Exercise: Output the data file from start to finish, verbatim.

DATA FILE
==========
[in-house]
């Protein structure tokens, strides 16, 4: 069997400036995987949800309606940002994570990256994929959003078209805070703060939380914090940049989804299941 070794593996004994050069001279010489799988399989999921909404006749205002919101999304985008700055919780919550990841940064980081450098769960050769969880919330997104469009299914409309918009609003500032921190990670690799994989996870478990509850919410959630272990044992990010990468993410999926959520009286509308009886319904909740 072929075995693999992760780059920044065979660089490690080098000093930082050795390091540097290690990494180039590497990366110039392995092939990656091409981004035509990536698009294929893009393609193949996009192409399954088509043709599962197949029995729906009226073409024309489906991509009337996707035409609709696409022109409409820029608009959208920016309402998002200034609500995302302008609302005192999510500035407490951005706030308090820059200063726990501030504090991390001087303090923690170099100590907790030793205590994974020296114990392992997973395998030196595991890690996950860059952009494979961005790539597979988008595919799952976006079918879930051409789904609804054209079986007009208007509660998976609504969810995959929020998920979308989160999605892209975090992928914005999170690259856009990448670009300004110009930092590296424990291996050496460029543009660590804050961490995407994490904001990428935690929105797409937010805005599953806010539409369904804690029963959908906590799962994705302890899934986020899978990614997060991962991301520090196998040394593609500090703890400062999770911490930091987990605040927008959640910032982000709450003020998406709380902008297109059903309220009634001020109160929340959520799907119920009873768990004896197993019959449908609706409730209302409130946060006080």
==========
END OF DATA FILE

[in-house]
């Protein structure tokens, strides 16, 4: 069997400036995987949800309606940002994570990256994929959003078209805070703060939380914090940049989804299941 070794593996004994050069001279010489799988399989999921909404006749205002919101999304985008700055919780919550990841940064980081450098769960050769969880919330997104469009299914409309918009609003500032921190990670690799994989996870478990509850919410959630272990044992990010990468993410999926959520009286509308009886319904909740 072929075995693999992760780059920044065979660089490690080098000093930082050795390091540097290690990494180039590497990366110039392995092939990656091409981004035509990536698009294929893009393609193949996009192409399954088509043709599962197949029995729906009226073409024309489906991509009337996707035409609709696409022109409409820029608009959208920016309402998002200034609500995302302008609302005192999510500035407490951005706030308090820059200063726990501030504090991390001087303090923690170099100590907790030793205590994974020296114990392992997973395998030196595991890690996950860059952009494979961005790539597979988008595919799952976006079918879930051409789904609804054209079986007009208007509660998976609504969810995959929020998920979308989160999605892209975090992928914005999170690259856009990448670009300004110009930092590296424990291996050496460029543009660590804050961490995407994490904001990428935690929105797409937010805005599953806010539409369904804690029963959908906590799962994705302890899934986020899978990614997060991962991301520090196998040394593609500090703890400062999770911490930091987990605040927008959640910032982000709450003020998406709380902008297109059903309220009634001020109160929340959520799907119920009873768990004896197993019959449908609706409730209302409130946060006080």